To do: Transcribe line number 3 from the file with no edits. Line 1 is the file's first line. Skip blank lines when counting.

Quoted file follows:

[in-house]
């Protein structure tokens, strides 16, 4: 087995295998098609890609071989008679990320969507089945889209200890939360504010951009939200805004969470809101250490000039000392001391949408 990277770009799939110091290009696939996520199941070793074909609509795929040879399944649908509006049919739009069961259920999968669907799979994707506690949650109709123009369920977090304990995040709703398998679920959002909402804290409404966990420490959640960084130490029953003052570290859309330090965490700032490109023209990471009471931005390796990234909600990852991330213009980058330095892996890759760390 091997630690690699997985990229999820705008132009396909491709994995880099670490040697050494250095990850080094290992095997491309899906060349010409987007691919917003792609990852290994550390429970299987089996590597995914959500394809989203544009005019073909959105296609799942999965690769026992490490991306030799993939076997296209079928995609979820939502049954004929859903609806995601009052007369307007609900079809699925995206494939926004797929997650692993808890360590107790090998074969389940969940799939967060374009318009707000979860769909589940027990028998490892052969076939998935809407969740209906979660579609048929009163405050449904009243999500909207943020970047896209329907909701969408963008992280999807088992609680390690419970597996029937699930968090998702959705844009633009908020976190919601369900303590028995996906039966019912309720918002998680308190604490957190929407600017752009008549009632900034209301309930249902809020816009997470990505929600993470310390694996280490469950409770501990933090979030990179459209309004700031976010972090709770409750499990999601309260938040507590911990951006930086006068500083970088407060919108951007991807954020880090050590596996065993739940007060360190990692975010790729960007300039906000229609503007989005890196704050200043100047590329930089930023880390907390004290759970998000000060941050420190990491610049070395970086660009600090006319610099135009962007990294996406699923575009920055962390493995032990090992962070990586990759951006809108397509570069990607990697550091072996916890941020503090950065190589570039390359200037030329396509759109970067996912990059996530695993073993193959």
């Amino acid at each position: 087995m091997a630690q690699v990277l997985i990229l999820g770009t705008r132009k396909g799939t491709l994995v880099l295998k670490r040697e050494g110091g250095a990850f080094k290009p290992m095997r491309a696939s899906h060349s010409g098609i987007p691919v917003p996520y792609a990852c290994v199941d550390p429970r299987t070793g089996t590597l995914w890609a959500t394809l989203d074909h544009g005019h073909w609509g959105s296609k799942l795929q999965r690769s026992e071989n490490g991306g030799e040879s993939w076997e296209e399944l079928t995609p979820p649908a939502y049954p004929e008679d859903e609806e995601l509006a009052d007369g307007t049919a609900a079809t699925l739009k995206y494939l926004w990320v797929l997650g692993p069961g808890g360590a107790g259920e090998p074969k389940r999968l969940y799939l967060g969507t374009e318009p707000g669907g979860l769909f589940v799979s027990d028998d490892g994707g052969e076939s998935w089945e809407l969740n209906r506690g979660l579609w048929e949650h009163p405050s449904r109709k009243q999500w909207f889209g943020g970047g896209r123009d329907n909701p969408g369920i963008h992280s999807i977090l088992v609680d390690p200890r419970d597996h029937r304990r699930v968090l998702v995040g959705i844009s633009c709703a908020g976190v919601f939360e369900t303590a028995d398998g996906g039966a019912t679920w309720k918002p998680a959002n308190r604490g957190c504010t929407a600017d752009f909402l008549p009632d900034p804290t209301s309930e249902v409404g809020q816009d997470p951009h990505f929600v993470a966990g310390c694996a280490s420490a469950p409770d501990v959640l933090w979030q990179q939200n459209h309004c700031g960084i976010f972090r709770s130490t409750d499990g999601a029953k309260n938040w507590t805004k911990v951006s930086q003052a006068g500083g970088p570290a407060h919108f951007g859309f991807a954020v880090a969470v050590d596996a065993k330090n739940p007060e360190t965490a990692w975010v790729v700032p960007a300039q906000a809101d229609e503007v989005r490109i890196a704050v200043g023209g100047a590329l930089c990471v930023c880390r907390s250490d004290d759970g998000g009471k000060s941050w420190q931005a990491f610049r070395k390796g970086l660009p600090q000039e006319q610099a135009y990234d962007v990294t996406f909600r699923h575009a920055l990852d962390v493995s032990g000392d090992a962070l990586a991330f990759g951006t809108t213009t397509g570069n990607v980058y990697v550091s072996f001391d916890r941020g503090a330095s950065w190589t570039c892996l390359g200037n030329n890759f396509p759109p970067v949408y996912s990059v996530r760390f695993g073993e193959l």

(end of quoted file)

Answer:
């Amino acid at each position: 087995m091997a630690q690699v990277l997985i990229l999820g770009t705008r132009k396909g799939t491709l994995v880099l295998k670490r040697e050494g110091g250095a990850f080094k290009p290992m095997r491309a696939s899906h060349s010409g098609i987007p691919v917003p996520y792609a990852c290994v199941d550390p429970r299987t070793g089996t590597l995914w890609a959500t394809l989203d074909h544009g005019h073909w609509g959105s296609k799942l795929q999965r690769s026992e071989n490490g991306g030799e040879s993939w076997e296209e399944l079928t995609p979820p649908a939502y049954p004929e008679d859903e609806e995601l509006a009052d007369g307007t049919a609900a079809t699925l739009k995206y494939l926004w990320v797929l997650g692993p069961g808890g360590a107790g259920e090998p074969k389940r999968l969940y799939l967060g969507t374009e318009p707000g669907g979860l769909f589940v799979s027990d028998d490892g994707g052969e076939s998935w089945e809407l969740n209906r506690g979660l579609w048929e949650h009163p405050s449904r109709k009243q999500w909207f889209g943020g970047g896209r123009d329907n909701p969408g369920i963008h992280s999807i977090l088992v609680d390690p200890r419970d597996h029937r304990r699930v968090l998702v995040g959705i844009s633009c709703a908020g976190v919601f939360e369900t303590a028995d398998g996906g039966a019912t679920w309720k918002p998680a959002n308190r604490g957190c504010t929407a600017d752009f909402l008549p009632d900034p804290t209301s309930e249902v409404g809020q816009d997470p951009h990505f929600v993470a966990g310390c694996a280490s420490a469950p409770d501990v959640l933090w979030q990179q939200n459209h309004c700031g960084i976010f972090r709770s130490t409750d499990g999601a029953k309260n938040w507590t805004k911990v951006s930086q003052a006068g500083g970088p570290a407060h919108f951007g859309f991807a954020v880090a969470v050590d596996a065993k330090n739940p007060e360190t965490a990692w975010v790729v700032p960007a300039q906000a809101d229609e503007v989005r490109i890196a704050v200043g023209g100047a590329l930089c990471v930023c880390r907390s250490d004290d759970g998000g009471k000060s941050w420190q931005a990491f610049r070395k390796g970086l660009p600090q000039e006319q610099a135009y990234d962007v990294t996406f909600r699923h575009a920055l990852d962390v493995s032990g000392d090992a962070l990586a991330f990759g951006t809108t213009t397509g570069n990607v980058y990697v550091s072996f001391d916890r941020g503090a330095s950065w190589t570039c892996l390359g200037n030329n890759f396509p759109p970067v949408y996912s990059v996530r760390f695993g073993e193959l």